How to Write a Presentation
There’s an old adage that goes, “When you fail to plan, you plan to fail.” This is true of just about any event in life, and it is particularly true when you have to give a presentation. Even seasoned speakers must have an idea of what they are going to say and how they are going to say it. When presentations are planned well, it shows.
Create an outline. Outlines help to guide the speaker on broad points that will be covered during a presentation. If, for example, the speaker is covering a healthcare topic, it will be necessary to decide which areas of healthcare will be discussed. Will the speaker cover the role of facilities in healthcare, or the various payment models that exist for healthcare beneficiaries? Will the speaker discuss the lack of healthcare for the millions of uninsured? In any case, the finer points of the presentation must be decided.
Perform research. If a presentation is not well researched, the speaker will appear unprepared. This is an amateur mistake. Even experts on a particular topic need to know the latest and greatest advances on the chosen topic. To continue the healthcare topic, the presenter must know about new technologies and healthcare models that affect the course of the specific topic.
Consider the audience. Presenters must know the knowledge level of the audience in order to make the presentation as useful as possible. If the presenter is speaking to an audience of healthcare professionals about a healthcare issue, he or she may not have to break down medical terminology in order to reach the audience. If the opposite is the case, the presenter may appear arrogant or fail to communicate with the audience if she is speaking over their heads. Make sure there is a basic understanding of who the target audience is.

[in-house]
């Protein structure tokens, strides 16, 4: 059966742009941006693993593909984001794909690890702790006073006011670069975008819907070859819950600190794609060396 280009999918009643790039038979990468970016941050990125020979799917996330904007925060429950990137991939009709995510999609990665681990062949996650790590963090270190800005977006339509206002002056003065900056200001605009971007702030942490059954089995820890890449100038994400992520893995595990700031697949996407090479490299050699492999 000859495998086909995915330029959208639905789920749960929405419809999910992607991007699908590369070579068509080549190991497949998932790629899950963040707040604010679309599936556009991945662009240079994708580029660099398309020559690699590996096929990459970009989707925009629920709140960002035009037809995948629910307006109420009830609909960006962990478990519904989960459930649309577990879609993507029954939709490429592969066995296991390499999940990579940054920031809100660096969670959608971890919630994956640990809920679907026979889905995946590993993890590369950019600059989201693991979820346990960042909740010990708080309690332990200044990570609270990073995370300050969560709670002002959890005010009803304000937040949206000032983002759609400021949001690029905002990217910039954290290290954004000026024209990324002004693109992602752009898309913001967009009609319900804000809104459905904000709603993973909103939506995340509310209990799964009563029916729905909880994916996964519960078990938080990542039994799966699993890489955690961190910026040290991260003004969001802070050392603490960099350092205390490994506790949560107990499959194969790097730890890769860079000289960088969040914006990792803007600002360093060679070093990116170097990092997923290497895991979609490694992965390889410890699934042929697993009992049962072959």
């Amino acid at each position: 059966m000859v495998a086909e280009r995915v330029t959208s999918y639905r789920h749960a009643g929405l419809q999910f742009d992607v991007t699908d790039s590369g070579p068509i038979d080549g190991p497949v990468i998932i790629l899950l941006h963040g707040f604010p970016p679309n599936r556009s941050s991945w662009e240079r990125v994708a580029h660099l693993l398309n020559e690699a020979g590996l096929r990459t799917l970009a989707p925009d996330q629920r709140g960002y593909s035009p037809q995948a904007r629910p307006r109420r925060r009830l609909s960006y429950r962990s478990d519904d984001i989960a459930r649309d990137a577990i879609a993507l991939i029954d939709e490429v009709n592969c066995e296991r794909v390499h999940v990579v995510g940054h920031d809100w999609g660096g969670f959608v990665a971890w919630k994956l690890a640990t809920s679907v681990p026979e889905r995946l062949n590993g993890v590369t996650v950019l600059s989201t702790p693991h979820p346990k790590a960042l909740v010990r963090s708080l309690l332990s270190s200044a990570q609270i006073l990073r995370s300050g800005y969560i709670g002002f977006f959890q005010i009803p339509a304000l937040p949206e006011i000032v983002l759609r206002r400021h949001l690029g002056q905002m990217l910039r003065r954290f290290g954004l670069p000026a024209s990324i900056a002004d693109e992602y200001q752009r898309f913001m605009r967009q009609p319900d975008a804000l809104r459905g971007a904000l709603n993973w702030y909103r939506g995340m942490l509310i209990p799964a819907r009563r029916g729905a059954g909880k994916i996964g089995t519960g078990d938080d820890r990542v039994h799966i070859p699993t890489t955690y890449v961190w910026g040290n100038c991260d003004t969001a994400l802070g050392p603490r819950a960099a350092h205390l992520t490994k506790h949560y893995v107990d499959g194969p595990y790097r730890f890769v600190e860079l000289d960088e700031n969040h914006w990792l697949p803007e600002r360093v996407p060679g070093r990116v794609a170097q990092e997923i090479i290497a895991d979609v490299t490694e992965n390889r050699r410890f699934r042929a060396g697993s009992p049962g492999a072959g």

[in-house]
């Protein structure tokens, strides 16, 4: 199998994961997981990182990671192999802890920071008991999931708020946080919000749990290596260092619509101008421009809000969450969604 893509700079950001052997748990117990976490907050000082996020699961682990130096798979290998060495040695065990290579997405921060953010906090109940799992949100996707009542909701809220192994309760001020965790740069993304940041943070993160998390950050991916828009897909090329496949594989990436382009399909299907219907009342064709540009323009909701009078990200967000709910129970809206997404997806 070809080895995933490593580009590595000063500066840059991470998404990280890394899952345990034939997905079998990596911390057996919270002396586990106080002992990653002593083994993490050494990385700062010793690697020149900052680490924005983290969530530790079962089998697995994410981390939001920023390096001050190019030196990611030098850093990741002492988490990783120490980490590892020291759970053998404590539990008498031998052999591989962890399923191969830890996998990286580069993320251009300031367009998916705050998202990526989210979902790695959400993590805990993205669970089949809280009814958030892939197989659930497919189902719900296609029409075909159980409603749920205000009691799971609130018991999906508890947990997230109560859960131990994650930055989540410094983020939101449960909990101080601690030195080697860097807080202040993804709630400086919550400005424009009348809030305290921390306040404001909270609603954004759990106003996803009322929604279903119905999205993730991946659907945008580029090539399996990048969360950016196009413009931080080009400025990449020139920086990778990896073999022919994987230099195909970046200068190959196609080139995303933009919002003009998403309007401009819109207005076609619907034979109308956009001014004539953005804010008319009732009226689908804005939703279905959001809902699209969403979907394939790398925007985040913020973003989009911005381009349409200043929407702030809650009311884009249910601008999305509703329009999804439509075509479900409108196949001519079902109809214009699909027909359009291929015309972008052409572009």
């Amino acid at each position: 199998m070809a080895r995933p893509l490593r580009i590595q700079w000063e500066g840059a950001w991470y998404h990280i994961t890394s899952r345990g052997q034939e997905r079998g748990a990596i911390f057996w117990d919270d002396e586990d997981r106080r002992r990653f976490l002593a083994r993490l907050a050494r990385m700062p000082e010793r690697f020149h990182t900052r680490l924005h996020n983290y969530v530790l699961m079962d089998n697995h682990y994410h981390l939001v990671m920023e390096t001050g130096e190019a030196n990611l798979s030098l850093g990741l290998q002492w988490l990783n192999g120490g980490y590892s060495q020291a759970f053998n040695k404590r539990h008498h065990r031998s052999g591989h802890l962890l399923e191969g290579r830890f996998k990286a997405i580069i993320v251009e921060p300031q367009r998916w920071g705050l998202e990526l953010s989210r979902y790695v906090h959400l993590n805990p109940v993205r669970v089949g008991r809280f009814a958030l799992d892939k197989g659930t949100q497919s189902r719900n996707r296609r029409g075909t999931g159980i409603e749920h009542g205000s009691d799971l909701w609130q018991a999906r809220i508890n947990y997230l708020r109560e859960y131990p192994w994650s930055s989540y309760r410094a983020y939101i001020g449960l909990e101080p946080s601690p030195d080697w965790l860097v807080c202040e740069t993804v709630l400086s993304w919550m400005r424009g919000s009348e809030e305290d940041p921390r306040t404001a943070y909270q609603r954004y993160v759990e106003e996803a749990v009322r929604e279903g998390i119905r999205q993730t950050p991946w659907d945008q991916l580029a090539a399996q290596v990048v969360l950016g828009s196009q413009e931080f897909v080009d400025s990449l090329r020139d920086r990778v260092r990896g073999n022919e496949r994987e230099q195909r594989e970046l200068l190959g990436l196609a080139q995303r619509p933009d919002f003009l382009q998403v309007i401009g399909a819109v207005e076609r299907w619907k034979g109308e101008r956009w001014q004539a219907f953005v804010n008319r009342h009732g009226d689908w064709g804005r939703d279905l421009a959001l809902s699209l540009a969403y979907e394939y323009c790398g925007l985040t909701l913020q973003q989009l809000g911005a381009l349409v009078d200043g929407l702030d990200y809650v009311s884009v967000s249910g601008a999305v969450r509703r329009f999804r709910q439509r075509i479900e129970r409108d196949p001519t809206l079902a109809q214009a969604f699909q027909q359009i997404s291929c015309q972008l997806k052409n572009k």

Develop handouts. When the audience has a hard copy of information to look at, the presentation becomes real. It allows the audience to make notes and begin to apply the information in the presentation to their specific situations. It allows the presenter to flesh out topics that need a visual cue for more explanation. If, for example, the presenter is explaining the function of a new medical device, giving the audience a picture of the device from various views as well as how it works in production will make most presentations successful.